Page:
IHAVE ALREADY MENTIONED ATTEMPTS TO PROGRAM COMPUTERS TO PLAY BOARD games, such as chess and checkers. The most successful of these was Arthur Samuel’s checker-playing program. In 1967, Samuel published a paper describing an improved version of his program.1 He had refined the program’s search procedure and incorporated better “book-learning” capabilities, and instead of calculating the estimated value of a position by adding up weighted feature values, he used hierarchically organized tables. According to Richard Sutton, “This version learned to play much better than the 1959 program, though still not at a master level.”2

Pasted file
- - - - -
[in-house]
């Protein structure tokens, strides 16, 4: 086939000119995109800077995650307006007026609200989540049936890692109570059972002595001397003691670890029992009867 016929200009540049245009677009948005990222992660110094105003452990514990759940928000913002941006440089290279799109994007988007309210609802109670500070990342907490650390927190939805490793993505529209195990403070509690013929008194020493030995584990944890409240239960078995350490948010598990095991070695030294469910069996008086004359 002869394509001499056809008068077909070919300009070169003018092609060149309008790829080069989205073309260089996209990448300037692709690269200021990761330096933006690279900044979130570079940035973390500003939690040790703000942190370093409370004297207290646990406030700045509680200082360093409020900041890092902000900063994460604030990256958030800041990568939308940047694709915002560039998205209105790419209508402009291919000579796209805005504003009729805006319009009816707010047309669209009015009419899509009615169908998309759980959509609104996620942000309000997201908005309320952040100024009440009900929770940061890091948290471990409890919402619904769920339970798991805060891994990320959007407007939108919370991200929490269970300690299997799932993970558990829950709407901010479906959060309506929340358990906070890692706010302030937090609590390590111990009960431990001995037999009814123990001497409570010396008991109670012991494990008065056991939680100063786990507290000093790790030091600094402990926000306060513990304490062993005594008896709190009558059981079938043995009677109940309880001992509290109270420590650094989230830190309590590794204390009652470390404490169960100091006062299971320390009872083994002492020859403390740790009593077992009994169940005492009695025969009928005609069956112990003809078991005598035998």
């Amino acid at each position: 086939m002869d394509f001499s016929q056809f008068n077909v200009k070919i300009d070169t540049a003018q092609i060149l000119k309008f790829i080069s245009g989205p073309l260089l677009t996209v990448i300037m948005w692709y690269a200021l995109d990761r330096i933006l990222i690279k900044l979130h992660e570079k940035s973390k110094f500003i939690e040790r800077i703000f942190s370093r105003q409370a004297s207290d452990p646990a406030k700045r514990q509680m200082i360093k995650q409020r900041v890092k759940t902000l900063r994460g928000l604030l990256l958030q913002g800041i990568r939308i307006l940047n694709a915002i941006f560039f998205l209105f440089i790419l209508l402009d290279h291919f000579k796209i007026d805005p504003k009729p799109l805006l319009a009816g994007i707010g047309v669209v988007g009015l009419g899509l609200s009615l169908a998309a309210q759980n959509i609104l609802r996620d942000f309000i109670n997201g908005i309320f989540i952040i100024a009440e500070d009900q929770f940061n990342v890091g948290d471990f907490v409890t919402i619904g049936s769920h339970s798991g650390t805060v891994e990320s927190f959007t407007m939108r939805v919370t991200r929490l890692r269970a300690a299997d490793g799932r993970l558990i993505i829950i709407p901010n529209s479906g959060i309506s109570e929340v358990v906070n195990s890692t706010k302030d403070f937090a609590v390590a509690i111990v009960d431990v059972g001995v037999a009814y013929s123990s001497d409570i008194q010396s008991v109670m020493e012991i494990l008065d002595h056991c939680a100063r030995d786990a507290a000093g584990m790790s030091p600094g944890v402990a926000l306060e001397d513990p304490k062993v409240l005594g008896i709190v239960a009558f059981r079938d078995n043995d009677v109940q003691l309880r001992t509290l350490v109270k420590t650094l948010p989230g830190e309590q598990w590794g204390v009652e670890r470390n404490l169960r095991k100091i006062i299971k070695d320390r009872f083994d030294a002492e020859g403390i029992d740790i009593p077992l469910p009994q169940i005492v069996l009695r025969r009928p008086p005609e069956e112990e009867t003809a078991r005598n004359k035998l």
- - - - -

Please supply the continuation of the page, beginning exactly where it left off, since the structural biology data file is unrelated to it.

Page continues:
Between 1959 and 1962, a group of MIT students, advised by John McCarthy, developed a chess-playing program. ...